Our natural approach as Rails developers to finding a post by its slug would be to implement something like this:
[gist id=”2596145″]

The questions start flying when we think about the “what do we do here?” bit. Conceptually, we need to check the :id parameter against the post’s old slugs to see if any of them match. One possible approach would be to create a Slug model, and set Posts to have_many :slugs.

However, we can solve this problem a little more elegantly with Redis by mapping slugs to post ids. We can utilize the hash data type to store all slugs under one main key. We will get O(1) lookup time, and we won’t need to migrate the database. In the end, finding a post will look like this instead:
[gist id=”2596151″]

Adding Redis

Getting up and running with Redis is as simple as compiling the server, running it, and connecting to it. Downloading and installing Redis is outside the scope of this article, but there are detailed instructions here. Once it has been successfully installed, it can be run by opening a new terminal window and typing redis-server.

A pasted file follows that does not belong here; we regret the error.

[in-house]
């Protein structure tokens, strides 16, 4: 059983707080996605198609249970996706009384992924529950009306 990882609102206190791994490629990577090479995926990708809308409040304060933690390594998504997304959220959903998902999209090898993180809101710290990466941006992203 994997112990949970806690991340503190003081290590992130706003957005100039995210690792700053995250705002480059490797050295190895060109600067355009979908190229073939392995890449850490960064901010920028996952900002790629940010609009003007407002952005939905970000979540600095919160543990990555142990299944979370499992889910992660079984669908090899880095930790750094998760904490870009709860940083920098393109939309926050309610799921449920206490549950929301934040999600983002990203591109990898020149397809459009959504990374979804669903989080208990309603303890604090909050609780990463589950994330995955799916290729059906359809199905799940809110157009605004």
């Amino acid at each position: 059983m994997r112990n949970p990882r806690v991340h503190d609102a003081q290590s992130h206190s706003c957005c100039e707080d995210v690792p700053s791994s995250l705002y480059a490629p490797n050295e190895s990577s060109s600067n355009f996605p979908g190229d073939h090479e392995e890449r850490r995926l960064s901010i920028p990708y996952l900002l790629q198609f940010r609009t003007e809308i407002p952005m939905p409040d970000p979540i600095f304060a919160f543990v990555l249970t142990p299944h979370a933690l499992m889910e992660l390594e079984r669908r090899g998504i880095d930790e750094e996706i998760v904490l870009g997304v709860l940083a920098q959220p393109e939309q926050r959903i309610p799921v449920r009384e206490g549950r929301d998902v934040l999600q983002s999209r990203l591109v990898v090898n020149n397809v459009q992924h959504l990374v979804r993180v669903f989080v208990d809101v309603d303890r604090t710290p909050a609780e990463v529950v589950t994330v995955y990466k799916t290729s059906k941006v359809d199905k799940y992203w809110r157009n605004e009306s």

Now that the server is running, we need to let our app talk to it. First, we need to install the redis gem. With bundler, this is as simple as adding the following to the Gemfile, and running bundle install:
[gist id=”2596166″]

We then need to connect to the server and store that connection as a global resource. Additionally, we are going to use the “redis-namespace” gem to organize everything under one application-wide namespace. This will help enormously down the road when multiple apps use the same Redis server. Create a file called “redis.rb” in your config/initializers folder with the following: